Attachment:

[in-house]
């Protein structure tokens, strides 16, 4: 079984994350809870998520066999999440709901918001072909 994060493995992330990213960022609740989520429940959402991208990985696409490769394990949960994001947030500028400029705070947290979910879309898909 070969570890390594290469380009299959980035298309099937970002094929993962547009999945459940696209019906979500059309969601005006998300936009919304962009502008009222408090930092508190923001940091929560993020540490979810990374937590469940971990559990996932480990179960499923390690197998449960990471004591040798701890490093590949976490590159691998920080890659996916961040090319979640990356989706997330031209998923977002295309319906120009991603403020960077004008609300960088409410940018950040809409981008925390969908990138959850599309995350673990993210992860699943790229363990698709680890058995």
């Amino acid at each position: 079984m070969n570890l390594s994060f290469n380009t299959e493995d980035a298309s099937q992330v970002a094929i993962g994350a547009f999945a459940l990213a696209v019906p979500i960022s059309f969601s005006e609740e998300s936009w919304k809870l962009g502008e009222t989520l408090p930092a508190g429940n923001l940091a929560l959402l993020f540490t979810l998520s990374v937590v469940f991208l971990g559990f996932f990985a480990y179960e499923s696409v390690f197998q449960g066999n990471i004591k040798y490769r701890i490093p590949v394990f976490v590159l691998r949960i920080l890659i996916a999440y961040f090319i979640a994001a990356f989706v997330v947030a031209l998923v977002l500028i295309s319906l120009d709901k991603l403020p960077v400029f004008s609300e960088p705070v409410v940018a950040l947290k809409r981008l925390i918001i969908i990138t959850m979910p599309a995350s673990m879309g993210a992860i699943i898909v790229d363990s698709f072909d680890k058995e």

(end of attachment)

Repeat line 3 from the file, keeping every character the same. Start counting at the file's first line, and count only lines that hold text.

């Amino acid at each position: 079984m070969n570890l390594s994060f290469n380009t299959e493995d980035a298309s099937q992330v970002a094929i993962g994350a547009f999945a459940l990213a696209v019906p979500i960022s059309f969601s005006e609740e998300s936009w919304k809870l962009g502008e009222t989520l408090p930092a508190g429940n923001l940091a929560l959402l993020f540490t979810l998520s990374v937590v469940f991208l971990g559990f996932f990985a480990y179960e499923s696409v390690f197998q449960g066999n990471i004591k040798y490769r701890i490093p590949v394990f976490v590159l691998r949960i920080l890659i996916a999440y961040f090319i979640a994001a990356f989706v997330v947030a031209l998923v977002l500028i295309s319906l120009d709901k991603l403020p960077v400029f004008s609300e960088p705070v409410v940018a950040l947290k809409r981008l925390i918001i969908i990138t959850m979910p599309a995350s673990m879309g993210a992860i699943i898909v790229d363990s698709f072909d680890k058995e």